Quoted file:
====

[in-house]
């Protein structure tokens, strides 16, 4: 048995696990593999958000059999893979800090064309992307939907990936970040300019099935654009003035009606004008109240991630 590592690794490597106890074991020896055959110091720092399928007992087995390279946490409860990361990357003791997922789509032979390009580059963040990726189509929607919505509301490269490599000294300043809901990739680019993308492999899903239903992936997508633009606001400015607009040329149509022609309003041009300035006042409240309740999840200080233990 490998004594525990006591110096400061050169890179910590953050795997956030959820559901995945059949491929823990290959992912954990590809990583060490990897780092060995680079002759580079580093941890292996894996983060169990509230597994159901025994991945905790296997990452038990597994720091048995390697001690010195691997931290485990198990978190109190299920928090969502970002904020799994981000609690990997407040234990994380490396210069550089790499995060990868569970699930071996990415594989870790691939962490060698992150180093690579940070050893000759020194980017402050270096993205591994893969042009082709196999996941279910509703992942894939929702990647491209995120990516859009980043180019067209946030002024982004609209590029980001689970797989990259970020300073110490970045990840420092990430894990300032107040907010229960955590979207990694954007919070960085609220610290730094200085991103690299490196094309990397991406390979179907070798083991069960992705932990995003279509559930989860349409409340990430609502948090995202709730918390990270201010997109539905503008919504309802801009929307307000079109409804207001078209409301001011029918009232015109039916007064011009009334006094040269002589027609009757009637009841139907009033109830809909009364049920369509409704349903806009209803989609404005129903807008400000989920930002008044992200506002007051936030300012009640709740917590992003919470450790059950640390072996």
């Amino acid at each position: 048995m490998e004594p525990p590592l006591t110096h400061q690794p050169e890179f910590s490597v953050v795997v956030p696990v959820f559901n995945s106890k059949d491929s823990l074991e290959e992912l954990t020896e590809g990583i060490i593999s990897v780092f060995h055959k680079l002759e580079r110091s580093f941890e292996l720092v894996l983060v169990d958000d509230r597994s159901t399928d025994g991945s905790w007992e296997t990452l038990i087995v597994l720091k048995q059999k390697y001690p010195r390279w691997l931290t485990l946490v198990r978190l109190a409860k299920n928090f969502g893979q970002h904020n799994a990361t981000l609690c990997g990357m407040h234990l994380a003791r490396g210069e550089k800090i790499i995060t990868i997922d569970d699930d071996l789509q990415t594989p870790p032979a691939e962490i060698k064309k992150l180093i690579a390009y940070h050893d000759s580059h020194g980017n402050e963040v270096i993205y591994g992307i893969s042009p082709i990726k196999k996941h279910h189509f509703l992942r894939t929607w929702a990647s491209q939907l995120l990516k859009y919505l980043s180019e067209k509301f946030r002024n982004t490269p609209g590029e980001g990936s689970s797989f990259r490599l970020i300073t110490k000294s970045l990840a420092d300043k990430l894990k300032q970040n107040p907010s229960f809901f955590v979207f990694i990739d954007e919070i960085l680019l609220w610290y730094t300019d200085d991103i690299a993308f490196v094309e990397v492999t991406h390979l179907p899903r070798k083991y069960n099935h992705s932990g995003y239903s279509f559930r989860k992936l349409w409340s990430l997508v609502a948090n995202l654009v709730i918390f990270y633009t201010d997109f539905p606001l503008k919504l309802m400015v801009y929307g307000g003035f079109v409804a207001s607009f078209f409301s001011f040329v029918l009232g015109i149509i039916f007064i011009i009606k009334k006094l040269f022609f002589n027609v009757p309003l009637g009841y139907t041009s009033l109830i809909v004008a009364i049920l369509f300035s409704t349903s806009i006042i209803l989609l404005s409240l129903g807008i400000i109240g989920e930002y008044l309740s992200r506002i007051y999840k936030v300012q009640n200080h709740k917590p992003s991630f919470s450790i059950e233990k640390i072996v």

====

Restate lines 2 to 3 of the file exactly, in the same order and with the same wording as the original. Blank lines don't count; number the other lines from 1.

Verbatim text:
């Protein structure tokens, strides 16, 4: 048995696990593999958000059999893979800090064309992307939907990936970040300019099935654009003035009606004008109240991630 590592690794490597106890074991020896055959110091720092399928007992087995390279946490409860990361990357003791997922789509032979390009580059963040990726189509929607919505509301490269490599000294300043809901990739680019993308492999899903239903992936997508633009606001400015607009040329149509022609309003041009300035006042409240309740999840200080233990 490998004594525990006591110096400061050169890179910590953050795997956030959820559901995945059949491929823990290959992912954990590809990583060490990897780092060995680079002759580079580093941890292996894996983060169990509230597994159901025994991945905790296997990452038990597994720091048995390697001690010195691997931290485990198990978190109190299920928090969502970002904020799994981000609690990997407040234990994380490396210069550089790499995060990868569970699930071996990415594989870790691939962490060698992150180093690579940070050893000759020194980017402050270096993205591994893969042009082709196999996941279910509703992942894939929702990647491209995120990516859009980043180019067209946030002024982004609209590029980001689970797989990259970020300073110490970045990840420092990430894990300032107040907010229960955590979207990694954007919070960085609220610290730094200085991103690299490196094309990397991406390979179907070798083991069960992705932990995003279509559930989860349409409340990430609502948090995202709730918390990270201010997109539905503008919504309802801009929307307000079109409804207001078209409301001011029918009232015109039916007064011009009334006094040269002589027609009757009637009841139907009033109830809909009364049920369509409704349903806009209803989609404005129903807008400000989920930002008044992200506002007051936030300012009640709740917590992003919470450790059950640390072996």
């Amino acid at each position: 048995m490998e004594p525990p590592l006591t110096h400061q690794p050169e890179f910590s490597v953050v795997v956030p696990v959820f559901n995945s106890k059949d491929s823990l074991e290959e992912l954990t020896e590809g990583i060490i593999s990897v780092f060995h055959k680079l002759e580079r110091s580093f941890e292996l720092v894996l983060v169990d958000d509230r597994s159901t399928d025994g991945s905790w007992e296997t990452l038990i087995v597994l720091k048995q059999k390697y001690p010195r390279w691997l931290t485990l946490v198990r978190l109190a409860k299920n928090f969502g893979q970002h904020n799994a990361t981000l609690c990997g990357m407040h234990l994380a003791r490396g210069e550089k800090i790499i995060t990868i997922d569970d699930d071996l789509q990415t594989p870790p032979a691939e962490i060698k064309k992150l180093i690579a390009y940070h050893d000759s580059h020194g980017n402050e963040v270096i993205y591994g992307i893969s042009p082709i990726k196999k996941h279910h189509f509703l992942r894939t929607w929702a990647s491209q939907l995120l990516k859009y919505l980043s180019e067209k509301f946030r002024n982004t490269p609209g590029e980001g990936s689970s797989f990259r490599l970020i300073t110490k000294s970045l990840a420092d300043k990430l894990k300032q970040n107040p907010s229960f809901f955590v979207f990694i990739d954007e919070i960085l680019l609220w610290y730094t300019d200085d991103i690299a993308f490196v094309e990397v492999t991406h390979l179907p899903r070798k083991y069960n099935h992705s932990g995003y239903s279509f559930r989860k992936l349409w409340s990430l997508v609502a948090n995202l654009v709730i918390f990270y633009t201010d997109f539905p606001l503008k919504l309802m400015v801009y929307g307000g003035f079109v409804a207001s607009f078209f409301s001011f040329v029918l009232g015109i149509i039916f007064i011009i009606k009334k006094l040269f022609f002589n027609v009757p309003l009637g009841y139907t041009s009033l109830i809909v004008a009364i049920l369509f300035s409704t349903s806009i006042i209803l989609l404005s409240l129903g807008i400000i109240g989920e930002y008044l309740s992200r506002i007051y999840k936030v300012q009640n200080h709740k917590p992003s991630f919470s450790i059950e233990k640390i072996v």